Jim Crow Laws Timeline
Timeline Description: Jim Crow Laws are statutes and ordinances that were formed to create "separate but equal" facilities for the black and white races of the south. Instead, these laws doomed the black race to substandard facilities and inferior treatment. The term originated from the song "Jump Jim Crow," where a white actor painted himself black and performed a song and dance routine as a decrepit, intoxicated black man.

Date Event
1865 The Black Codes laws were approved by southern states(1865-1866)

After the civil war, these laws intended to restrict the autonomy of African Americans in order to force them to work in a labor economy.
1857 Dred Scott vs. Sandford

This landmark decision from the Supreme Court ruled that African Americans were not permitted to be United States citizens. With this conclusion, African Americans had no standing to sue in federal courts.
1875 Booker T. Washington graduated

Booker T. Washington, a slave from Virginia, graduated with honors from the Hampton Institute, a black vocational school. He went on to make a difference in the lives of many black people.
1877 Jim Crow Laws were legislated

In order to gain electoral support from the southern states, the government withdrew the last federal troops from the South. The conservative, white Democrats legislated Jim Crow Laws, separate the white and black races.
1890 Lynchings

Over the course of the 1900s, at least 1,132 blacks were burned alive or lynched in the United States for violating Jim Crow Laws and for being black.
1890 Louisiana law required separate accommodations on railroads

Before 1890, colored people could still share the same spaces as white people, even though blacks could not. This law distinguished between white, black, and colored (of European and African descent) people and positioned the colored people separate from the whites as well.
1896 Plessy vs. Ferguson gave higher judicial support to segregation

Plessy refused to sit in the train car for colored people and was arrested instantly. The Citizens Committee of New Orleans fought the case to the Supreme Court and lost. The Supreme Court governed separate but equal facilities to be constitutional. This ruling underwrote fifty-eight additional years of legalized discrimination.
1924 Fisk University Protests began

W.E.B. DuBois gave a speech and urged the Fisk President to change his views. This started a protest led by black male students and resulted in riots.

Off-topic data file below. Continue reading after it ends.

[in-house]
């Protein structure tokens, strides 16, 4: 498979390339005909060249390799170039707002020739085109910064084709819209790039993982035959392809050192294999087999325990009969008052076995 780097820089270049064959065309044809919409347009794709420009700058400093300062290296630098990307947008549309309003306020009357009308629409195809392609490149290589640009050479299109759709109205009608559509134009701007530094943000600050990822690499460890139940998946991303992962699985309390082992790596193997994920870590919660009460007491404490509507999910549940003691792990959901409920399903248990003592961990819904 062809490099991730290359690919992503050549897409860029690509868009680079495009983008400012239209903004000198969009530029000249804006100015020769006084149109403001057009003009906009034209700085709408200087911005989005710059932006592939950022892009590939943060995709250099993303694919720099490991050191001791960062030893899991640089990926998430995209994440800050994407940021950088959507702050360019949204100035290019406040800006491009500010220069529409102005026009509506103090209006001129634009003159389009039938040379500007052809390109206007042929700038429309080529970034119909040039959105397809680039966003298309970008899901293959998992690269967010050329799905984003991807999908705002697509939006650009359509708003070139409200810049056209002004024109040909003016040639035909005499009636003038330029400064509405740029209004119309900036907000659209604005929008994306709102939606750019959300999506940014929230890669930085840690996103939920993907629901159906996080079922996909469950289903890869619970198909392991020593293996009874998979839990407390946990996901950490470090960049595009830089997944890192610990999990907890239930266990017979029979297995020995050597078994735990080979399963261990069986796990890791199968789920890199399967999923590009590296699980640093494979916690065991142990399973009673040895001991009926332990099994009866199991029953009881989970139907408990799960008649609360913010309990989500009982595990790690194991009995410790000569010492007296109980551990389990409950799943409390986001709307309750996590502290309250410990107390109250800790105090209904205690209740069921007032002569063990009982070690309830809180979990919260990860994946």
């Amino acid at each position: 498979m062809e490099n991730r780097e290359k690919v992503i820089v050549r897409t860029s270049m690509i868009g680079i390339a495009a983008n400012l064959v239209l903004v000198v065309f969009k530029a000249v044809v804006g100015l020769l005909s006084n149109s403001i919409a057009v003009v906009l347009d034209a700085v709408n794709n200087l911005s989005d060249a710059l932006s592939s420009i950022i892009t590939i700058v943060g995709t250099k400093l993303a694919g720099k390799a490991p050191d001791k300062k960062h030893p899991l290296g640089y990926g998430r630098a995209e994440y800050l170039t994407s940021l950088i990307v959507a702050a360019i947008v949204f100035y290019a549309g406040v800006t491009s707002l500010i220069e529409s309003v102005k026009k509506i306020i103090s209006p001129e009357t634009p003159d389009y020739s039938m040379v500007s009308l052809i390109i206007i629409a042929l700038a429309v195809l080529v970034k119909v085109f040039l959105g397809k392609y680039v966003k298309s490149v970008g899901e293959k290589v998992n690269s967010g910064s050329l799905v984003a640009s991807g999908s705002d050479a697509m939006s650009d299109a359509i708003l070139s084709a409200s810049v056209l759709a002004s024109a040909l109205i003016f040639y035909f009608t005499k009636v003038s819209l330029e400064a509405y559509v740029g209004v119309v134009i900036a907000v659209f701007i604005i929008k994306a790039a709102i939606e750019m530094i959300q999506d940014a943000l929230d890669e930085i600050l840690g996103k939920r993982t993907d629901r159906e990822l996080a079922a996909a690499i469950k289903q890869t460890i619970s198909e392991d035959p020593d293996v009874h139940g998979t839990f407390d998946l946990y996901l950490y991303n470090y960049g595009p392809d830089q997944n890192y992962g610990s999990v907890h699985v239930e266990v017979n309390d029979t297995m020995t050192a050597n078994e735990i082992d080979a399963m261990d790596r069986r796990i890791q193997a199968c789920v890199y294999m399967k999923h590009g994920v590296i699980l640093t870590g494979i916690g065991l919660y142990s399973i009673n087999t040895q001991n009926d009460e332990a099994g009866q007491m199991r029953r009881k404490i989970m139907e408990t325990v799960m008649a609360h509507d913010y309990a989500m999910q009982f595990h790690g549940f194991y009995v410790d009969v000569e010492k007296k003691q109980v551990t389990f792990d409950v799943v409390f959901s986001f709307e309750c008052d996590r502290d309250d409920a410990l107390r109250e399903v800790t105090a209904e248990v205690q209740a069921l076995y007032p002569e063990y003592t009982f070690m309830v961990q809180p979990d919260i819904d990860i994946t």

1948 Executive Order 9981 desegregated the armed services

As the Civil Rights Movement used the federal courts to attack Jim Crow statutes, Harry S. Truman ordered that the United States Army be desegregated.
1948 President Truman took action

Harry S. Truman pressed congress to end the poll tax, enforce fair voting processes, and end Jim Crow Laws. As a result, he lost four southern states from his Democratic party in objection.
1950 The NAACP challenged Separate but Equal

While there was no large ruling in favor of the NAACP's request, Delaware's Supreme Court ruled that a district had to admit black students to white schools until adequate facilities could be provided for them.
1954 Brown Cs

Board of Education of Topeka overturned the verdict of Plessy vs. Ferguson. This pivotal conclusion unanimously overturned the Plessy ruling, ordering legally mandated public school segregation as unconstitutional. However, it did not end segregation immediately.
1955 Rosa Parks refused to give up her seat on a bus to a white man.

This act was considered civilly disobedient and led to a series of legislative decisions contributing to the growth of the Civil rights movement.
1964 The Civil Rights Act helped to end legally mandated segregation

This court ruling helped to enforce the 1954 Brown vs. Board of Education ruling and end segregation that was legally enforced. De facto, or residentially created, segregation, however, did not end and remains in many regions.
1971 Swann vs. Charlotte-Mecklenburg Board of Education

The busing of students was desegregated in order to achieve integration in public schools.After many legal suits, sit-ins, and boycotts, The Civil Rights Act, Voting Rights Act of 1965, and the Fair Housing Act of 1968 came together to end the legal sanctions of the Jim Crow Laws. While the laws put an end to the legal segregation of African-Americans, there are still many racial prejudices against people of color today.






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